I just had to trust. Trust? It seemed I had to trust on every level. Nothing was certain anymore.

I called the book printer and begged. Anything, send me anything for the signing. I need books or I am in deep trouble. Finally, after several days of horror, they agreed to send one hundred books with the balance coming a few weeks later. The books were to arrive on the day of the signing. I just had to trust. Trust? It seemed I had to trust on every level. Nothing was certain anymore.

But I think I was learning to trust. I had little choice. Either it was going to work or it would fail. In many ways it was beyond my control.

Another thing I learned was how necessary it was to be able to change on the spot. A good example is when the collector backed out and I was left with all these bills. One major problem was the money for the non-profit. If I had to pay all these bills using the money from book sales there would be nothing left to give the non-profit. I decided to take two of my prints and auction them off in a silent auction with all the proceeds going to the non-profit. It worked well.

The Book of Palms by Tom Millea

Image from The Book of Palms

The Big Day Arrives

I spent every day running around doing something for the book signing, until finally the day arrived for the event. My friend Bob agreed to help me all day doing the heavy lifting of prints and books and tables, every small detail necessary to make this work. We arrived in the early afternoon and the books had already arrived. Amazing!

Next we began hanging all the images. They were large prints, 30″ x 40″ and 20″ x 30″ inches. We filled the walls with prints from the book. After it was finished I stood back and realized how beautiful the space looked. It was like entering a cathedral.

Then I went home to change and headed back again because it was time! I still didn’t know if everything was going to work. When I arrived people were already there milling around. The staff of the restaurant had wine and food ready to go, the room looked beautiful and the people from the non-profit were standing around having no idea what to do. I quickly showed them their space and they set up in about ten minutes. And off we went!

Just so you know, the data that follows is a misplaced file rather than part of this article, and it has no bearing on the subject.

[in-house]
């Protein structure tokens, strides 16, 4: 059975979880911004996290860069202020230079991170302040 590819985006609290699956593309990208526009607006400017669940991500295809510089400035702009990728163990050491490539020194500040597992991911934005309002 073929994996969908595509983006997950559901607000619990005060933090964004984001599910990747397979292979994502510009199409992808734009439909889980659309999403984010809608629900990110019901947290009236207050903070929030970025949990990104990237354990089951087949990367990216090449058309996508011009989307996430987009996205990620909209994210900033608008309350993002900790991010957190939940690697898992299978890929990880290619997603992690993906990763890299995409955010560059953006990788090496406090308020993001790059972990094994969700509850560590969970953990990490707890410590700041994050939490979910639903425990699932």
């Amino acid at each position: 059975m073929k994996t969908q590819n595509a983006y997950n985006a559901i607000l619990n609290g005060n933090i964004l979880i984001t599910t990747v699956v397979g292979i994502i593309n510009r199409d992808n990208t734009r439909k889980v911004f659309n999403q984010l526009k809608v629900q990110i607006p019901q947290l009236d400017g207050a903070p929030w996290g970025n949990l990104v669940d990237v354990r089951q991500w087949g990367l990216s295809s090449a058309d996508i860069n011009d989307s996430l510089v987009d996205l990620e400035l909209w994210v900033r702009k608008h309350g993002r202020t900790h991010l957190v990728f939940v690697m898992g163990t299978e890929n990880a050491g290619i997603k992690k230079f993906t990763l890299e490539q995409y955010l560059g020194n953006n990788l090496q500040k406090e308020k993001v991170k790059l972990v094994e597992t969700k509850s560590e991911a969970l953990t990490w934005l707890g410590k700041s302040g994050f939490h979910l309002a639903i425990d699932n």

There were between one hundred and two hundred people that night. Everything went smoothly. All the people who had agreed to help in the beginning were there asking how they could help and I put them to work doing things to make people comfortable. Bob showed prints we had brought, I gave a speech and so did the non-profit people. Another person took the money and I signed books.

The collector showed up with a car filled with cases of great wine and ended up buying a print off the wall. The money from that print ended up paying for most of the expenses. She also bought one of the auction prints and told me afterward she had no idea how good the event was going to be.

The arts center made fifteen hundred dollars that night. I wish it was more but it was enough to make them happy. Everyone had a great time, including me. I felt people were surprised by the work and really liked it. Conversation was light and people made new friends. The advertising worked. The food was great and people stayed for several hours. Others would go into the restaurant and have dinner and come back again. There was much laughter and smiles all around. It was a huge success.

Money makes everything easier. If you have no money then you must plan on doing everything yourself no matter how many people say they will help.

Reflecting on the party I would have to say two things:

  1. Money makes everything easier. If you have no money then you must plan on doing everything yourself no matter how many people say they will help.
  2. Be ready to change on a dime and always think as large as you are able. I had no experience in putting anything like this together and for all the work and worry—it was well worth it!! I felt wonderful after it was over.

I still have one more bill to pay, and I made no money, but it really doesn’t matter. I connected with so many good people, and people were able to see and learn more about me than ever before. Seeing people moved by the beauty around them was worth all the effort and I will remember that as long as I live.


I want to thank Tom for taking the time to tell this unique story. If you’re curious about his work, check the resources below.

Resources

The Book of Palms by Tom MilleaTo see more images from The Book of Palms, head over to:
The Book of Palms sales page with sample images.
ISBN: 978-0-615-38182-4
9.5” x 11.5”, 72 pages
$75.00 available only from the photographer
To learn more about Tom Millea and his work, visit his website at TomMillea.com
And here’s a link to my article about the creation of the book: A Friend’s Book: Tom Millea and The Book of Palms